Oct. 3 – When I left the house today, I saw dozens of ravens down at the corner and when I came home, there were dozens in my pasture. Don’t think I’ve seen a single raven out here before. I was too lazy to walk out to the squirrel feeder in the wet grass and mud early this a.m., so I set a dish of oily sunflower seeds, acorns, grapes, and peanuts out on the deck. There are only shells left! And one grape sitting on the step. The cats went out with me and aren’t back in. I’m hoping the squirrel will get the grape after the cats come back in. I saw pelicans at Freezeout on Wednesday. Saw one Swainson’s Hawk out here but not in the trees where they’ve nested in the past. – Bev Axelson

Oct. 6 – Have our first Lincoln’s Sparrow this morning, we also still have several White-throated Sparrows. – Richard Mousel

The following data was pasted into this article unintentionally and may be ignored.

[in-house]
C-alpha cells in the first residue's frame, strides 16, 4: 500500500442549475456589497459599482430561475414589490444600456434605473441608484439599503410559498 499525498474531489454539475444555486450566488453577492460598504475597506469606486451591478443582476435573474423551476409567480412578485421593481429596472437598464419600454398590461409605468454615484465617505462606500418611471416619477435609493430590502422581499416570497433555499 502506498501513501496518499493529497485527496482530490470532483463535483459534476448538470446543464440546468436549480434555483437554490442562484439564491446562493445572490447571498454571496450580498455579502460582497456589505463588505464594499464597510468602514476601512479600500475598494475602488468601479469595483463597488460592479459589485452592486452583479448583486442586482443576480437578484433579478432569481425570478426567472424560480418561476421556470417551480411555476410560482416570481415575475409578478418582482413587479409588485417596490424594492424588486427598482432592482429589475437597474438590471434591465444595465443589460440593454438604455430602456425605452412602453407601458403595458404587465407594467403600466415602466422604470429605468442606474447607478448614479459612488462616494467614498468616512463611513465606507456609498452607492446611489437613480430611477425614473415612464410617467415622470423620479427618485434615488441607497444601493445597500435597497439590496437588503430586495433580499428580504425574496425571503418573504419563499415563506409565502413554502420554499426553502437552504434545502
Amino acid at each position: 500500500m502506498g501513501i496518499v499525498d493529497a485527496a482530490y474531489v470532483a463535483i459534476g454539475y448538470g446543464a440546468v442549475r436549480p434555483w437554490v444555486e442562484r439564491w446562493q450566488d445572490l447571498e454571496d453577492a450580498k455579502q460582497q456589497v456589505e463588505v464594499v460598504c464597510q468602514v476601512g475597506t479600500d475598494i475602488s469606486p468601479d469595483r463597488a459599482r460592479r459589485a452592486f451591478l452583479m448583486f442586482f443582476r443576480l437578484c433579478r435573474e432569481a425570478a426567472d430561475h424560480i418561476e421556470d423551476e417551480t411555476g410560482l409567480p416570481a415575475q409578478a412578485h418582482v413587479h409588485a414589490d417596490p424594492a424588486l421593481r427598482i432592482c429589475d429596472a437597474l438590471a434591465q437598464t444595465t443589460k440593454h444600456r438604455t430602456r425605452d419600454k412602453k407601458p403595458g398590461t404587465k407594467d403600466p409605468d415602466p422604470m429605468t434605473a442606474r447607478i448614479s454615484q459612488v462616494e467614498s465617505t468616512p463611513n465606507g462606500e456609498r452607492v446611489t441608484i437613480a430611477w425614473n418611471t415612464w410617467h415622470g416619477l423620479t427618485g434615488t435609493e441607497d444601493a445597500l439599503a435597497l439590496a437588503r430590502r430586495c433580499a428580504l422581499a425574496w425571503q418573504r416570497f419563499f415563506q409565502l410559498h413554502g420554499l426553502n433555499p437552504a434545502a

Oct. 7 – Harriet Marble and I saw a magnolia warbler yesterday at Giant Springs. – Liz Larcom

Oct. 7 – There is fairly good birding at Giant Springs today, although I didn’t find the Magnolia Warbler. I didn’t really look very hard. There are fair numbers of Yellow-rumped and Orange Crowned Warblers a good bunch of White- throated Sparrows mostly in the first group of bushes next to the walkway. There is also a Hermit Thrush as well. Along with a couple of Ruby-crowned Kinglets. I also saw a number of Flickers, Russ Hill said he saw a Yellow-shafted one.

One of the owls is in a Cottonwood along the old road. I filled the bird feeder, didn’t see any activity at it.

Oct. 7 – several comments were made on the Trumpeter Swan that over-summered above the Black Eagle Dam. It started out the spring further up-river near the water treatment plant.

Oct. 7 – There are lots of White-crowned Sparrows in my garden in Ft. Benton eating my volunteer sunflowers. – Wendy Kamm